Grapes Of Wrath
John Steinbeck’s. The Grapes of Wrath is in direct correlation with his view
of the rich and the poor. Steinbeck vividly depicts the wealthy as being"monsters" and portrays the lower-class okies as being un-sung heroes.

Steinbeck uses figurative language throughout the course of the novel in order
to create these images. Steinbeck incorporates his views of social classes into
his novel in order to forewarn society of the dangers of the separation of
social classes. In the novel, The Grapes of Wrath, Steinbeck introduces lower
class America as the gallant heroes, and upper class America as the evil
influence behind social segregation. John Steinbeck is very fervent toward the
manner in which the wealthy treat the poor because of the iniquities that
manifest themselves in the upper class portion of our society. The poverty of
our century is unlike that of any other. It is not, as poverty was before, the
result of natural scarcity, but of a set of priorities imposed upon the rest of
the world by the rich. Consequently, the modern poor are not pitied but written
off as trash. The twentieth-century consumer economy has produced the first
culture for which a beggar is a reminder of nothing. - John Berger John Berger
and John Steinbeck have parallel minds when it comes to the manner in which the

20th century treats the destitute individual. The difficulty in this matter
comes with the fact that there isn’t a single individual to blame. Instead,
society as a whole is to blame. Natural scarcity isn’t even an issue when it
comes to America’s potential. If the price of food is too low we solve the
problem by throwing out food that could have been used to feed the famished
mouths of our ravenous society. Steinbeck depicts even a ravenous individual as
a virtuous member of society. The Grapes of Wrath is such an involved novel
because of the many themes that present themselves on so many different levels.

The palpable reason for high-class society’s iniquities is greed, but

Steinbeck introduces many other ideas. One of the ideas that Steinbeck expresses
through the novel is the idea that there is almost an innate malevolence that
encompasses the wealthy. Aside from Steinbeck’s malice view of the wealthy, he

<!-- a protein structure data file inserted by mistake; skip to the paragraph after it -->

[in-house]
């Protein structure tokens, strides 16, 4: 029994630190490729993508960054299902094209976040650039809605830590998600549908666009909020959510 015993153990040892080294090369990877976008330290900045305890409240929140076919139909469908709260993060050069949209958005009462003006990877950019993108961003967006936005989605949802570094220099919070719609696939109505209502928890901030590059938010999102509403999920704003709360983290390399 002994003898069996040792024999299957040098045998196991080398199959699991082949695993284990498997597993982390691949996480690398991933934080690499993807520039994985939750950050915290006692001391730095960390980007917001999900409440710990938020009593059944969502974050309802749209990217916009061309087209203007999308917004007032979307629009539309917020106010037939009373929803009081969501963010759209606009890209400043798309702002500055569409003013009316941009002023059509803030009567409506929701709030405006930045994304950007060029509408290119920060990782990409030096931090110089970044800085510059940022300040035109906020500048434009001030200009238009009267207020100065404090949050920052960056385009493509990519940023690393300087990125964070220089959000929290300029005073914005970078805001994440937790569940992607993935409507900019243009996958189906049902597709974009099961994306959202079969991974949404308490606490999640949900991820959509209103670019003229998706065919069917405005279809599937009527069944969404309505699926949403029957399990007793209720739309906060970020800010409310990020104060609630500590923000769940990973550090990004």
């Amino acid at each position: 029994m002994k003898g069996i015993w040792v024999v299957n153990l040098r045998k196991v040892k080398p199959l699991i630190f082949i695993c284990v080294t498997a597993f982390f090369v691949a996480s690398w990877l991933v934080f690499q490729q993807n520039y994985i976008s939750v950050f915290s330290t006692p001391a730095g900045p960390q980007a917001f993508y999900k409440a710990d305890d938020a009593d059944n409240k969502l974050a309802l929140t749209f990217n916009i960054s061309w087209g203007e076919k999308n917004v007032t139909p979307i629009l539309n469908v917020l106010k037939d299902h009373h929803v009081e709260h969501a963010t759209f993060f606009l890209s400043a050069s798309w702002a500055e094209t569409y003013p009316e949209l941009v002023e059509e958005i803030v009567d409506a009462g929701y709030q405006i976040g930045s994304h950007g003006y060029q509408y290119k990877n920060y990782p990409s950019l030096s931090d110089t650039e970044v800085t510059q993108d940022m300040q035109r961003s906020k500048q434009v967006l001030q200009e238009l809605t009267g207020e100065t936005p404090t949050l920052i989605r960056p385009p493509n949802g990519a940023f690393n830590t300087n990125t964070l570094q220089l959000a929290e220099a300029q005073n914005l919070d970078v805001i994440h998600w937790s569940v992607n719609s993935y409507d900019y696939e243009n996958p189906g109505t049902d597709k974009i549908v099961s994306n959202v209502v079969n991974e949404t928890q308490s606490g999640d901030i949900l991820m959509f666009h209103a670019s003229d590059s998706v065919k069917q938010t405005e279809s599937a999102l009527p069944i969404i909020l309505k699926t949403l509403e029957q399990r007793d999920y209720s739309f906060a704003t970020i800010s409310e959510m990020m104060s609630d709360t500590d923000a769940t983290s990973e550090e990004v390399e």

despises the men that work for the big corporations and believes that they are
just as responsible for their actions. "These last would take no
responsibility for the banks or the companies because they were men and slaves,
while the banks were machines and masters all at the same time. Some of the
owner men were a little proud to be slaves to such cold and powerful masters."

Many of the men that work for the banks and corporations create a scapegoat by
placing all of the blame on the banks and corporations, as if a bank or
corporation is one person to blame. Once Steinbeck creates a malign illustration
of the wealthy, he goes on to create a benign image of the poor. The lower
class, as a single component, is never described as being wicked. The poor are
always generous and ready to help others. The lower class’ virtuous attitude
is greatly emphasized by comparing them to the wealthy. The okies are only able
to make it through life by helping each other. It is through this realization
that the okies obtain their strength. One of the messages that Steinbeck tries
to communicate to the reader is the reassurance that when the poor help each
other they are accomplishing more than what a little bit of money could have
done for them. Almsgiving tends to perpetuate poverty; aid does away with it
once and for all. Almsgiving leaves a man just where he was before. Aid restores
him to society as an individual worthy of all respect and not as a man with a
grievance. Almsgiving is the generosity of the rich; social aid levels up social
inequalities. Charity separates the rich from the poor; aid raises the needy and
sets him on the same level with the rich. - Eva Peran Aid is one of the
exceedingly important aspects of life that people tend to overlook. The poor are
more inclined to give aid to each other than the wealthy are inclined to give
aid to the poor. When a patrician lends a hand to a beggar the boundary between
the rich and the poor is broken. I think that one of the problems with

Steinbeck’s view of the rich and the poor is that he sees the entire spectrum
in black and white.